Destruction of CIA Tapes Defended

By Dan Eggen
Washington Post Staff Writer
Sunday, December 16, 2007

The Bush administration has told a federal judge that its 2005 destruction of CIA interrogation videotapes did not violate a court order because the captives in question were being kept in secret prisons at the time, not at the military detention facility at Guantanamo Bay, Cuba.

In court papers, the government also urged U.S. District Judge Henry H. Kennedy Jr. not to seek further information about the tapes to avoid interfering with the inquiries of the Justice Department and the CIA's inspector general.

"In light of the current inquiries by the political branches into the destruction of the tapes that occasioned petitioners' motion, it would not be appropriate to institute a judicial inquiry," according to the filing by Acting Assistant Attorney General Jeffrey S. Bucholtz and two federal prosecutors.

The motion, which was filed late Friday night, is the first courtroom statement by the Bush administration since the CIA disclosed that videotapes of coercive interrogation techniques used on two "high-value detainees" were destroyed in November 2005.

The filing follows the Justice Department's request that Congress delay its inquiries into the tapes, saying the administration cannot provide witnesses or documents without jeopardizing its own investigation. Attorney General Michael B. Mukasey also told lawmakers that he could not provide any details about the probe or the Justice Department's role in the tapes' destruction.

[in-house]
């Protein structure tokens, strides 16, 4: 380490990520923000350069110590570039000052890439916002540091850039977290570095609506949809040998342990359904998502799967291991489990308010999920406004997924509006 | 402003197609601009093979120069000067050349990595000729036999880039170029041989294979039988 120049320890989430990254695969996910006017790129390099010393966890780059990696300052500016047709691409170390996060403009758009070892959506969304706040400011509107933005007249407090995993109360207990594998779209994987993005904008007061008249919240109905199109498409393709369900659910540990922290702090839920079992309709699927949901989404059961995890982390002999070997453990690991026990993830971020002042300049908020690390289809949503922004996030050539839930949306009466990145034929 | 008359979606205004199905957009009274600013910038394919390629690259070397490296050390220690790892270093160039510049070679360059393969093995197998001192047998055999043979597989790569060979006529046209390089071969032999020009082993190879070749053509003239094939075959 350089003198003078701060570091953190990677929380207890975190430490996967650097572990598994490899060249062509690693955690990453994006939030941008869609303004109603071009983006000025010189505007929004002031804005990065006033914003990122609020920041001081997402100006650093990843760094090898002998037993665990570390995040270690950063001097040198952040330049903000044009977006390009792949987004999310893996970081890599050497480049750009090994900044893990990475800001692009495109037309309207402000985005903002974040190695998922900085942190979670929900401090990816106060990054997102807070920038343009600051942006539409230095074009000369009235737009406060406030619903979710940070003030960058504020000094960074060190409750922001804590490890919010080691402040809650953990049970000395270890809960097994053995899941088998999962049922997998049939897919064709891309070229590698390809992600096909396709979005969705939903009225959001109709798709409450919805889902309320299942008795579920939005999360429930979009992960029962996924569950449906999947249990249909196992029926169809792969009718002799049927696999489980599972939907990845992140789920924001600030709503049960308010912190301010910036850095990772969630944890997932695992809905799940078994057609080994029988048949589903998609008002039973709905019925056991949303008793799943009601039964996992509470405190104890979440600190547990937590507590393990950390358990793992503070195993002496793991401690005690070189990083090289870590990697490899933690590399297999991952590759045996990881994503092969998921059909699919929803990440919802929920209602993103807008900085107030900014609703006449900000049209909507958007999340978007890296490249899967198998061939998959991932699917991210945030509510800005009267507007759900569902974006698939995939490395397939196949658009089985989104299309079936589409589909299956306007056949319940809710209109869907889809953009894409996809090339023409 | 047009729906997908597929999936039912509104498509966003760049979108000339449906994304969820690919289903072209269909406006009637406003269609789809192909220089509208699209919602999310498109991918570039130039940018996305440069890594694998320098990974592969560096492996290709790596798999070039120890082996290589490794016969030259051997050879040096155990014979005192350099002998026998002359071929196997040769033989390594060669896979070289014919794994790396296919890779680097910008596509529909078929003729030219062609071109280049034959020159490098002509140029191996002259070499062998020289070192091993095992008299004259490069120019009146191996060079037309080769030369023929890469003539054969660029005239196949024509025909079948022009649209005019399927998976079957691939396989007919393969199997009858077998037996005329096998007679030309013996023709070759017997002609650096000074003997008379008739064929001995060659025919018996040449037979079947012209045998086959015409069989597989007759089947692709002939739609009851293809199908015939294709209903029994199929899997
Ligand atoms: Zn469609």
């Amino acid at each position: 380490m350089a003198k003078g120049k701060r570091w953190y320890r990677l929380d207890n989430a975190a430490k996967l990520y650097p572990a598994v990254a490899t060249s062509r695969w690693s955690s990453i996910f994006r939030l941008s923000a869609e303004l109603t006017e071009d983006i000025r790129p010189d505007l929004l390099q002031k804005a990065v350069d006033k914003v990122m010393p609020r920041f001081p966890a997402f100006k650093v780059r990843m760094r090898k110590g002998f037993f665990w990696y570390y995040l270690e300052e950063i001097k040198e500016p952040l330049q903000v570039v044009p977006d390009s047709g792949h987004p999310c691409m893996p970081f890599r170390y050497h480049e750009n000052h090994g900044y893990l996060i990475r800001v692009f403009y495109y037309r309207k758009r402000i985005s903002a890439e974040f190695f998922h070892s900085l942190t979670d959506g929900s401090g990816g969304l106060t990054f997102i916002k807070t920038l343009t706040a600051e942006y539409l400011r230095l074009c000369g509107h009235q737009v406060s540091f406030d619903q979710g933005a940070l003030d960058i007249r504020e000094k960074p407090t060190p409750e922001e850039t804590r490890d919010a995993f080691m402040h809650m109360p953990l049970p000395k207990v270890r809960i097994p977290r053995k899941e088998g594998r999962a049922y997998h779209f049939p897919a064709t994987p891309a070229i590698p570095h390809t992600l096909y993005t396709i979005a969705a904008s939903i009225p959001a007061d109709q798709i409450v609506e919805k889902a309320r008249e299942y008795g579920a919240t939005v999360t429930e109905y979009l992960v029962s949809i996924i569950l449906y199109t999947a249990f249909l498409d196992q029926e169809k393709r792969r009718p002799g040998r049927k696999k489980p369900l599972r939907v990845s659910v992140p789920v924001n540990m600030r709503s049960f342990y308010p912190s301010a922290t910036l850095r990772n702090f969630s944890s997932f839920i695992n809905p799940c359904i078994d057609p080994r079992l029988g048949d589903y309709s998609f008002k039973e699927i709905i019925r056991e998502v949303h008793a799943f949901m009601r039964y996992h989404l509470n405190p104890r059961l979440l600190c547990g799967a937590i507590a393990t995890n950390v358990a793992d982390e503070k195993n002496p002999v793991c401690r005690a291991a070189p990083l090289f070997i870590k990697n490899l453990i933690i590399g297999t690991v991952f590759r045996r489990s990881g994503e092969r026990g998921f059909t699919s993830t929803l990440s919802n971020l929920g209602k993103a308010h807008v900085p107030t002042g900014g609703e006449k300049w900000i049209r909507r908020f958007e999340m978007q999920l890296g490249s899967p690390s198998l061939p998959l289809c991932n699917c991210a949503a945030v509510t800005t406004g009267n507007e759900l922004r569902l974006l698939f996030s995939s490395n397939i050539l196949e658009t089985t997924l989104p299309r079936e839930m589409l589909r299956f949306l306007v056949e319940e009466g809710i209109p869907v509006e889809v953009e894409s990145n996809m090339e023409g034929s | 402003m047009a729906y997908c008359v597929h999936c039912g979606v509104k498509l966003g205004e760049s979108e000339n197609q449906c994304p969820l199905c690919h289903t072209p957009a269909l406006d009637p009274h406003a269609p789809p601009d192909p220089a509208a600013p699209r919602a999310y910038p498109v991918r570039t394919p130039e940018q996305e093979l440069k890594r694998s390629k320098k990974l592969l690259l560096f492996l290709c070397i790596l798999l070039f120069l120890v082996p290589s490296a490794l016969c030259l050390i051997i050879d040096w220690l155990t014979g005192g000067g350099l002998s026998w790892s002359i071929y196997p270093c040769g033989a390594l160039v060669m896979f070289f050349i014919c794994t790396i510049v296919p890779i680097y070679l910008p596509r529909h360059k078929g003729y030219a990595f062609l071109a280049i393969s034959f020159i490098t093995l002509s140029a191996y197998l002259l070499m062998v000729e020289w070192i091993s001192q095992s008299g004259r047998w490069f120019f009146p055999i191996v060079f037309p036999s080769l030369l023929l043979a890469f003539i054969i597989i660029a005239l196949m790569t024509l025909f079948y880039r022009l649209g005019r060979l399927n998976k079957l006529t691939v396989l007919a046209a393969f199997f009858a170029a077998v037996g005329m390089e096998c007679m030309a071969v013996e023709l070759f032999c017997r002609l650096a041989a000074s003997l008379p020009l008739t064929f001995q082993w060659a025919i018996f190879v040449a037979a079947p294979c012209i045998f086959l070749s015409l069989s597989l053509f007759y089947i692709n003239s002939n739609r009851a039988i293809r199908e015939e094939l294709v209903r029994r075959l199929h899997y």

As part of a civil lawsuit challenging detentions at Guantanamo Bay, Kennedy issued an order in June 2005 requiring the preservation of evidence "regarding the torture, mistreatment, and abuse of detainees now at the United States Naval Base at Guant¿namo Bay, Cuba." Attorneys for a group of Yemeni detainees had asked Kennedy to hold a hearing on whether the tapes' destruction violated that order.

Federal prosecutors said the order clearly did not apply to the prisoners whose interrogations were recorded, Zayn al-Abidin Muhammed Hussein, also known as Abu Zubaida, and Abd al-Rahim al-Nashiri, because neither was at Guantanamo Bay at the time. Instead, both were held in secret locations by the CIA until their transfer to Guantanamo Bay in late 2006 -- about a year after the tapes were destroyed.

Bucholtz and the prosecutors also contend that any court inquiry into the tapes would disrupt ongoing investigations into the incident, and that Kennedy does not have jurisdiction over the matter, in any case.

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